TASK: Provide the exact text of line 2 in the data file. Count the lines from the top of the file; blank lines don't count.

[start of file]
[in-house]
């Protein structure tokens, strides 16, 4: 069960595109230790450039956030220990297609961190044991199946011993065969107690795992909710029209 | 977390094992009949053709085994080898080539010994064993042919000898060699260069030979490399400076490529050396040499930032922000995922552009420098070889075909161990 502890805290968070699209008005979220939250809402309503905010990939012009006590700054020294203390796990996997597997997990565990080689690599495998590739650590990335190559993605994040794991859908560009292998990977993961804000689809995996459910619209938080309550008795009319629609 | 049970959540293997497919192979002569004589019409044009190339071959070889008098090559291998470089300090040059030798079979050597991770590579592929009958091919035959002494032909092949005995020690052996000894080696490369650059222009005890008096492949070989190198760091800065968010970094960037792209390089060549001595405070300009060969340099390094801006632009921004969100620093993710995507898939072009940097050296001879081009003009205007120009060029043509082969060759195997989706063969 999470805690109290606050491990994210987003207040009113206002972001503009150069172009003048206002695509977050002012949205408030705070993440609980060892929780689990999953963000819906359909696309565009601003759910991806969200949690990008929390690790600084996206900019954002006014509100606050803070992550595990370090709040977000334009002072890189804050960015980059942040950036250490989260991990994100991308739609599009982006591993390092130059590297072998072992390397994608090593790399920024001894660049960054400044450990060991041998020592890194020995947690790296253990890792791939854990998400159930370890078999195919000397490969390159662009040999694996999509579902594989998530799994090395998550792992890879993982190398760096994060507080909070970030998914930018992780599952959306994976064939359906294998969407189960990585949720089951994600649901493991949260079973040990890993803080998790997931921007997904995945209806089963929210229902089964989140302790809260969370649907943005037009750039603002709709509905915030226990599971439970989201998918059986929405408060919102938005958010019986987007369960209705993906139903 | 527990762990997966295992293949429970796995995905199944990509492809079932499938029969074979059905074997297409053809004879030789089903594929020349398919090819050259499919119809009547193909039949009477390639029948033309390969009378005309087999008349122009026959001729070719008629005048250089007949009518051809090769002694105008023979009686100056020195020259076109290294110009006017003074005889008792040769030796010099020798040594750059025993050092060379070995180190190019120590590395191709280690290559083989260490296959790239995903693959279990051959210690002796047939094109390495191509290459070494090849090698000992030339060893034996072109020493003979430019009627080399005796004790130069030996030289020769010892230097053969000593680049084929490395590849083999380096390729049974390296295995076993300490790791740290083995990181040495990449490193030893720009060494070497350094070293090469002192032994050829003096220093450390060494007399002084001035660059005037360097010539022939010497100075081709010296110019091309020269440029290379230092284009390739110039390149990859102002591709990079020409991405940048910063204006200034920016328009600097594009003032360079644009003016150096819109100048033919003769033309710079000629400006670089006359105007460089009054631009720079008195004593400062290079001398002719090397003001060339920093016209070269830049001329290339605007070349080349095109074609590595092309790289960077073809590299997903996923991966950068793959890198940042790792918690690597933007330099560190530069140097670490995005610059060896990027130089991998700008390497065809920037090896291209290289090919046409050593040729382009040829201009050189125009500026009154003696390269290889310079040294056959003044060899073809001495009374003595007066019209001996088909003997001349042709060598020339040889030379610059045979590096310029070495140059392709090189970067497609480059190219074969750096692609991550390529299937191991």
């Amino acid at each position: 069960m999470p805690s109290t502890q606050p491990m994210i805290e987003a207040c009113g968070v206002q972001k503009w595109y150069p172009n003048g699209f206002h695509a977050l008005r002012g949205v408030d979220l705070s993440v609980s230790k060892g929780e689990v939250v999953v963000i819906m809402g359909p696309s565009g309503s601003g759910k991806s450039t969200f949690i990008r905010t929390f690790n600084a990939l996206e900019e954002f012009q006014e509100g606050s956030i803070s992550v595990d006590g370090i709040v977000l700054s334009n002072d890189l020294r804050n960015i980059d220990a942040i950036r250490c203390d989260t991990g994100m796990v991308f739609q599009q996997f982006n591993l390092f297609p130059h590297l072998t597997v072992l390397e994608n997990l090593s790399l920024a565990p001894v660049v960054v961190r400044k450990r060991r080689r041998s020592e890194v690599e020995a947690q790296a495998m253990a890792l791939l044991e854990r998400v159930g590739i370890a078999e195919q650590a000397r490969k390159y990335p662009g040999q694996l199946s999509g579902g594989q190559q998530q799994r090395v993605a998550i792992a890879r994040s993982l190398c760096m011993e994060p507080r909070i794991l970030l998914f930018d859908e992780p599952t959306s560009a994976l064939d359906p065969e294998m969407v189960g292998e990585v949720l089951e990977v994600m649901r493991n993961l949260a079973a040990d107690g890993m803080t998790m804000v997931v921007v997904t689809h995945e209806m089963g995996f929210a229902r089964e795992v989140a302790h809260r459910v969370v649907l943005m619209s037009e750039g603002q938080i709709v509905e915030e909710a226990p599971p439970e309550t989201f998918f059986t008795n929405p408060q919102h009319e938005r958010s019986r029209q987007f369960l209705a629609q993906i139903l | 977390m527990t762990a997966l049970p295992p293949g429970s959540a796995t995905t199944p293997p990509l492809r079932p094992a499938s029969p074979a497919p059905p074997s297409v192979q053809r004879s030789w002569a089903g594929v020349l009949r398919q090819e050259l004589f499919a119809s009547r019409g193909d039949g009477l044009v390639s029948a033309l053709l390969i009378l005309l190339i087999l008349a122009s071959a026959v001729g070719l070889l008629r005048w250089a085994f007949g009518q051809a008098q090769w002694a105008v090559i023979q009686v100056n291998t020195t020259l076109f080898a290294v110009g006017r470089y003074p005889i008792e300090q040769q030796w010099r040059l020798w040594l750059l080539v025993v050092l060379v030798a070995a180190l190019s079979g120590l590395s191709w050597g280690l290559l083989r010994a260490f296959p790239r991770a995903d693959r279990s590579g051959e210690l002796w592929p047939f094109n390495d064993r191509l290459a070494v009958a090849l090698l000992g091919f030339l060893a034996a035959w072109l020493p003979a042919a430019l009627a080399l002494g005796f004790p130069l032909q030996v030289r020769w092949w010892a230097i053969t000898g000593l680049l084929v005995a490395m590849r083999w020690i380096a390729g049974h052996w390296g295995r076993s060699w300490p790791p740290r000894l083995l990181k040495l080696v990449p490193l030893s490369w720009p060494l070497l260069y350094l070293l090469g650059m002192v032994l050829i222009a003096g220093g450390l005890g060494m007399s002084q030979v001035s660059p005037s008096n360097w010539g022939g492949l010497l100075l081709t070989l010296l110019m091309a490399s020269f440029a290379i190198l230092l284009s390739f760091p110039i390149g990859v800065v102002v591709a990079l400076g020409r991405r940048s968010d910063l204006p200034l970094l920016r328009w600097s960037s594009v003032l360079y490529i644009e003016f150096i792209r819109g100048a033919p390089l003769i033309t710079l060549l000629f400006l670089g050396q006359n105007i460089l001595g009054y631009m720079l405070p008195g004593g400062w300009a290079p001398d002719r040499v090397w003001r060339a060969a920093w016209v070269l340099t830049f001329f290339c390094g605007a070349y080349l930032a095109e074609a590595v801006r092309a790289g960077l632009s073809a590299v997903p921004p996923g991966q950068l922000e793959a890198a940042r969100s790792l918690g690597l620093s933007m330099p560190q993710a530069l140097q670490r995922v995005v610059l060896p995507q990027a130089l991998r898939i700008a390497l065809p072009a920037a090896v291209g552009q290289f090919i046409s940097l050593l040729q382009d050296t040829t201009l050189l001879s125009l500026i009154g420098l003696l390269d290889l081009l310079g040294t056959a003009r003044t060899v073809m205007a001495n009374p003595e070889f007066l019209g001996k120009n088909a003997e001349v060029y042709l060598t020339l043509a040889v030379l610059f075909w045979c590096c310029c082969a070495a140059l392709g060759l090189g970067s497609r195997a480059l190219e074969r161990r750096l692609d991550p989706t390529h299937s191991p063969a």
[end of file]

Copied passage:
């Protein structure tokens, strides 16, 4: 069960595109230790450039956030220990297609961190044991199946011993065969107690795992909710029209 | 977390094992009949053709085994080898080539010994064993042919000898060699260069030979490399400076490529050396040499930032922000995922552009420098070889075909161990 502890805290968070699209008005979220939250809402309503905010990939012009006590700054020294203390796990996997597997997990565990080689690599495998590739650590990335190559993605994040794991859908560009292998990977993961804000689809995996459910619209938080309550008795009319629609 | 049970959540293997497919192979002569004589019409044009190339071959070889008098090559291998470089300090040059030798079979050597991770590579592929009958091919035959002494032909092949005995020690052996000894080696490369650059222009005890008096492949070989190198760091800065968010970094960037792209390089060549001595405070300009060969340099390094801006632009921004969100620093993710995507898939072009940097050296001879081009003009205007120009060029043509082969060759195997989706063969 999470805690109290606050491990994210987003207040009113206002972001503009150069172009003048206002695509977050002012949205408030705070993440609980060892929780689990999953963000819906359909696309565009601003759910991806969200949690990008929390690790600084996206900019954002006014509100606050803070992550595990370090709040977000334009002072890189804050960015980059942040950036250490989260991990994100991308739609599009982006591993390092130059590297072998072992390397994608090593790399920024001894660049960054400044450990060991041998020592890194020995947690790296253990890792791939854990998400159930370890078999195919000397490969390159662009040999694996999509579902594989998530799994090395998550792992890879993982190398760096994060507080909070970030998914930018992780599952959306994976064939359906294998969407189960990585949720089951994600649901493991949260079973040990890993803080998790997931921007997904995945209806089963929210229902089964989140302790809260969370649907943005037009750039603002709709509905915030226990599971439970989201998918059986929405408060919102938005958010019986987007369960209705993906139903 | 527990762990997966295992293949429970796995995905199944990509492809079932499938029969074979059905074997297409053809004879030789089903594929020349398919090819050259499919119809009547193909039949009477390639029948033309390969009378005309087999008349122009026959001729070719008629005048250089007949009518051809090769002694105008023979009686100056020195020259076109290294110009006017003074005889008792040769030796010099020798040594750059025993050092060379070995180190190019120590590395191709280690290559083989260490296959790239995903693959279990051959210690002796047939094109390495191509290459070494090849090698000992030339060893034996072109020493003979430019009627080399005796004790130069030996030289020769010892230097053969000593680049084929490395590849083999380096390729049974390296295995076993300490790791740290083995990181040495990449490193030893720009060494070497350094070293090469002192032994050829003096220093450390060494007399002084001035660059005037360097010539022939010497100075081709010296110019091309020269440029290379230092284009390739110039390149990859102002591709990079020409991405940048910063204006200034920016328009600097594009003032360079644009003016150096819109100048033919003769033309710079000629400006670089006359105007460089009054631009720079008195004593400062290079001398002719090397003001060339920093016209070269830049001329290339605007070349080349095109074609590595092309790289960077073809590299997903996923991966950068793959890198940042790792918690690597933007330099560190530069140097670490995005610059060896990027130089991998700008390497065809920037090896291209290289090919046409050593040729382009040829201009050189125009500026009154003696390269290889310079040294056959003044060899073809001495009374003595007066019209001996088909003997001349042709060598020339040889030379610059045979590096310029070495140059392709090189970067497609480059190219074969750096692609991550390529299937191991």